For example, centralized platforms allow users to borrow money against their bitcoin the same way traditional assets can be used for collateral on a bank loan. Centralized exchanges like Coinbase or the now-bankrupt FTX support trades of bitcoin and other cryptocurrencies, but they require regulations to do so.

However, some exchanges are decentralized, so it's now always easy to tell whether you're dealing with a DeFi or CeFi situation within the crypto ecosystem. Some examples of decentralized exchanges include Uniswap and PancakeSwap.

How To Distinguish DeFi From CeFi In Crypto Assets

DeFi is set apart by three critical characteristics: accessibility, control and transparency. For example, DeFi users always have easy access to the rules governing the platform they're using, whether it's a smart contract or cryptocurrency, because such vehicles eliminate private agreements or other deals that make CeFi opaque at times.

Additionally, DeFi users always retain control over their assets, meaning that an outside entity like the SEC or a bank can't freeze their accounts. This issue is of great concern to regulators concerned about money laundering or other nefarious activities because they can't freeze the crypto assets owned by suspects or convicted criminals.

Finally, DeFi users can always access their crypto assets as long as they have a reliable, secure internet connection and the knowledge of how to use them.

The Risks Of DeFi Versus CeFi

While DeFi might sound like the perfect solution to every problem created by centralized finance, there are some issues to be aware of. Ruadhan noted that the smart contracts commonly used in DeFi are still created by humans — leaving them prone to error from time to time.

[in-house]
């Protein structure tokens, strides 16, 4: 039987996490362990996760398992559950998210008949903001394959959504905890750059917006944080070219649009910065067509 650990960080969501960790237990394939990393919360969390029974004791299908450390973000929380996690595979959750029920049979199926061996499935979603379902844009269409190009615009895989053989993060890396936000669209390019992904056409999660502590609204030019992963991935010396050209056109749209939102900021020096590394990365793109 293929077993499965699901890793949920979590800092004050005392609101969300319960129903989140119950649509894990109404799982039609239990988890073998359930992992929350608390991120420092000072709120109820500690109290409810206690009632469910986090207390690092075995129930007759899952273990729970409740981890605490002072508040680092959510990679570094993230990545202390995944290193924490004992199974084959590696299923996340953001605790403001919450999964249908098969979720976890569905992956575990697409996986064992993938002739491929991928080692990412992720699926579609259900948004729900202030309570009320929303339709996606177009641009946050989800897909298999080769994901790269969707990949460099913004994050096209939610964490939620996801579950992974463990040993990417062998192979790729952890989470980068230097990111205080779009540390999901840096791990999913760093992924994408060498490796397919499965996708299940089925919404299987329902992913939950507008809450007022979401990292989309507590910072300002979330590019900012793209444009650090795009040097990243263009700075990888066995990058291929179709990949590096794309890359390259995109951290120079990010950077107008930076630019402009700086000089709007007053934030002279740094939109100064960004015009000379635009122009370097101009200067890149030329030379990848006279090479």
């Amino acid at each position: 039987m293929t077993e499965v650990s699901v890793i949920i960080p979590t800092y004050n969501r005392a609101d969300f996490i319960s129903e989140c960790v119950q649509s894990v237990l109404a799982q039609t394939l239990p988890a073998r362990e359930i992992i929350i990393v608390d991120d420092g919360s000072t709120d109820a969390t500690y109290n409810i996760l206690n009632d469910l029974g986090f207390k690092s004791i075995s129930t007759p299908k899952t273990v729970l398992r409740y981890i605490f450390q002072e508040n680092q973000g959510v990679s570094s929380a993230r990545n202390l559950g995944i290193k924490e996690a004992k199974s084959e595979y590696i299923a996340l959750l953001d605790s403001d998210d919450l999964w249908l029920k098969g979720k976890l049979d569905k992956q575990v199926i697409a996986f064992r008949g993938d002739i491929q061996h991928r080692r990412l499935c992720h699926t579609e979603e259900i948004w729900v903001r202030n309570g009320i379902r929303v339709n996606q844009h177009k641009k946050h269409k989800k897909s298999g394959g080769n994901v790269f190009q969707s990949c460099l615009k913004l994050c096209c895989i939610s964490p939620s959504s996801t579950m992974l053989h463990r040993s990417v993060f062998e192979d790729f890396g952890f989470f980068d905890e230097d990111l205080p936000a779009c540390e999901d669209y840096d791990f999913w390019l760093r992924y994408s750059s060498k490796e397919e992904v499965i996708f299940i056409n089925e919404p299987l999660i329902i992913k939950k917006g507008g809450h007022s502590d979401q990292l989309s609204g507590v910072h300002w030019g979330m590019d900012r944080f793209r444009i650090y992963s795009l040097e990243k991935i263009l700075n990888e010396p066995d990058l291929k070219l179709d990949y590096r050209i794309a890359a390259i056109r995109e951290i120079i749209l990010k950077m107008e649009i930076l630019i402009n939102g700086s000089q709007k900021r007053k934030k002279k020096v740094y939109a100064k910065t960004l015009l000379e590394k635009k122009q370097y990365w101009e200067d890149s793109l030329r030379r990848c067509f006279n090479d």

"With DeFi, there's still a risk that the smart contract code could have a bug that allows a hacker to steal money, so it's important to make sure that the code has been audited by reputable security experts," he explained. "Once the code is known to be secure, DeFi is the safer option, because the funds are never in the control of another person who could accidentally or deliberately misallocate them."

On the other hand, the risks associated with CeFi are much more numerous and include everything from basic fraud or money laundering to pyramid schemes or other complex scams. In the world of crypto, we've seen plenty of new ways CeFi can go wrong.

Why More And More Centralized Crypto Firms Are Collapsing

It's important to point out that decentralized exchanges, which remain true to the original, decentralized purpose of bitcoin, remain unscathed as more and more centralized crypto firms collapse.

Thus, it makes sense to question why CeFi appears to be harmful to the crypto ecosystem — particularly when the centralization of crypto exchanges and other entities within the ecosystem is exactly what has made many institutional investors more comfortable with cryptocurrency.